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Your ultimate guide to geographic segmentation

Customer & Market Research | Intermediate | Market & industry | Beginners

Most product marketers will incorporate at least one aspect of market segmentation in their strategy. The process of defining and grouping consumers into subsets based on attributes like need, want, and motivation, helps PMMs make more actionable and informed decisions about who to reach with the right content at the right time.

If you’re familiar with market segmentation already, you’ll be aware that it comes in 4 formats:

Let us break it down for you:

  1. Demographic
  2. Behavioral
  3. Psychographic
  4. Geographic

Each market segment will have its own defining characteristics and needs, so the type of market segmentation you choose heavily depends on what it is you're trying to sell. For instance, the function of the product, the brand personality, and how you communicate with your target audience should all be influenced by your market segmentation.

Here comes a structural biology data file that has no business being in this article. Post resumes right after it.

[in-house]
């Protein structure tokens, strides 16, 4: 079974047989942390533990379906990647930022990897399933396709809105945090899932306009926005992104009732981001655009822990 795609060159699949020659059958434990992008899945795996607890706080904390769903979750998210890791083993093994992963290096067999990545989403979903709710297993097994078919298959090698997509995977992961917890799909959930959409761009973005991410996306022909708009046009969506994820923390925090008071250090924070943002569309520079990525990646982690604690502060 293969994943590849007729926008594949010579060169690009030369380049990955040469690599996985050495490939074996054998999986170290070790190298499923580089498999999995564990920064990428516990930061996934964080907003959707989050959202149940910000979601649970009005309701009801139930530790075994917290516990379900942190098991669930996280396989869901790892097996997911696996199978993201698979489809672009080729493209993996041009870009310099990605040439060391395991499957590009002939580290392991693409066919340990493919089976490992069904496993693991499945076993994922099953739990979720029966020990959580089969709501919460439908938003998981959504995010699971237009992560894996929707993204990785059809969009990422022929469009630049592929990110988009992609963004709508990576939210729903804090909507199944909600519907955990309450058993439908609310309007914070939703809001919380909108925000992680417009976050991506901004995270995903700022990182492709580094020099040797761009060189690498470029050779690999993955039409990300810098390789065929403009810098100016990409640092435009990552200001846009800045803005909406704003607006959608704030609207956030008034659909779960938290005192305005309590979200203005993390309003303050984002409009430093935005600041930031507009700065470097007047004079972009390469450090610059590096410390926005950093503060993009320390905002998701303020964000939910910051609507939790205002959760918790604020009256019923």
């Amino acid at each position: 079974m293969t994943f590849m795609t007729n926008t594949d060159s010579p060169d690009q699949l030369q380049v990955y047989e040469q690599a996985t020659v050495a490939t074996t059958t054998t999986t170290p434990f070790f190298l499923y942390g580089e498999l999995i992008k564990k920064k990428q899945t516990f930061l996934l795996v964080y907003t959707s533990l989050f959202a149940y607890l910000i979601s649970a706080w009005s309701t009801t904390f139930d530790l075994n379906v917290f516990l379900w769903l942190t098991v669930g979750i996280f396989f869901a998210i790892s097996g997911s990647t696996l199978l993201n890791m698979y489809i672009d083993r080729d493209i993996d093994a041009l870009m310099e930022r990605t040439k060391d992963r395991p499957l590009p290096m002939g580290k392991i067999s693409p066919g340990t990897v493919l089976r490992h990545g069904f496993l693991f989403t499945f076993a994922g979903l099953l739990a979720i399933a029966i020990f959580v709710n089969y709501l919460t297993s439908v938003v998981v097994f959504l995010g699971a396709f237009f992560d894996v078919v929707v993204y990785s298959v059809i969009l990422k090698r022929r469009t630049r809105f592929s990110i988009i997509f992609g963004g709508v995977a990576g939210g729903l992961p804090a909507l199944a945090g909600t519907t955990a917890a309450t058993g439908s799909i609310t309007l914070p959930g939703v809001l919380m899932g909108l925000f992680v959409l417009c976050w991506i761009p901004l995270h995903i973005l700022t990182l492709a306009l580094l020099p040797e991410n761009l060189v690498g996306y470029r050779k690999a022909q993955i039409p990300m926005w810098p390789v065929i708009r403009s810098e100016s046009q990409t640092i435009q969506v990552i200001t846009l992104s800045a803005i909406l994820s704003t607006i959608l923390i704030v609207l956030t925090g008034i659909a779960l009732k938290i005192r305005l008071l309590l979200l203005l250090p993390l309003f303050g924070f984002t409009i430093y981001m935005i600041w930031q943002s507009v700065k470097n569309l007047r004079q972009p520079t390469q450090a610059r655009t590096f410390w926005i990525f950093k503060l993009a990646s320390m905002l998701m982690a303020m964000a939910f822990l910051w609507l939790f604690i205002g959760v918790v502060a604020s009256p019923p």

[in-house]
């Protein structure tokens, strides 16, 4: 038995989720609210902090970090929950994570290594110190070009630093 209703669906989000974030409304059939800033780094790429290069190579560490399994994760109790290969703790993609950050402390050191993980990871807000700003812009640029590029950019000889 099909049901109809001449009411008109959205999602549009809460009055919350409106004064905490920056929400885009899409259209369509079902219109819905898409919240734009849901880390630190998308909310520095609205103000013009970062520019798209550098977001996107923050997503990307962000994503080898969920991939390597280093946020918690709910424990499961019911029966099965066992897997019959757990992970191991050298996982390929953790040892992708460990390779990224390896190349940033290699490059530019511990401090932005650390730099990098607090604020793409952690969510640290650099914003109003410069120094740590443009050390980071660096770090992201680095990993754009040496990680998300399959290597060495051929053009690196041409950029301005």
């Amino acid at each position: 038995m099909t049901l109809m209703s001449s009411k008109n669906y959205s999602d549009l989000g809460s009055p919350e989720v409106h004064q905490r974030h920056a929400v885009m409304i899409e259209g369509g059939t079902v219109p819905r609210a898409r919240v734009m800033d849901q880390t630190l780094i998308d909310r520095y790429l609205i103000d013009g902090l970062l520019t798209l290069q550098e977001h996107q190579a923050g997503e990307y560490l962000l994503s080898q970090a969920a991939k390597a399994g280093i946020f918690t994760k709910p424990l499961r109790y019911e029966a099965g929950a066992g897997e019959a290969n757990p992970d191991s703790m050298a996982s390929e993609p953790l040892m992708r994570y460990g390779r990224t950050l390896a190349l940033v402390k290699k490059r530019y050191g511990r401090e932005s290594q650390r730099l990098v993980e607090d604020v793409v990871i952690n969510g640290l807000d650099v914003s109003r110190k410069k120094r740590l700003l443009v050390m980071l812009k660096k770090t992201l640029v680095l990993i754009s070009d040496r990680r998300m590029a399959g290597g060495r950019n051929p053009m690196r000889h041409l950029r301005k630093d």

What is geographic segmentation?

Geographic segmentation divides a target market by location, and by working out where your potential customers live you can increase your sales and streamline your marketing efforts.

For example, if you were a company that sold umbrellas, you’d have a much better chance at marketing them in London than say, Dubai where it rains 25 days a year on average.

This is the kind of information geographic segmentation covers, cold, hard facts. You’d be surprised by how much of an impact location can have on how a product is marketed. Let’s check out the 5 key areas that can really help you market your product successfully.

Types of geographic segmentation


Location means more than just a prospect’s country, it means world regions, states, counties, cities, and even neighborhoods.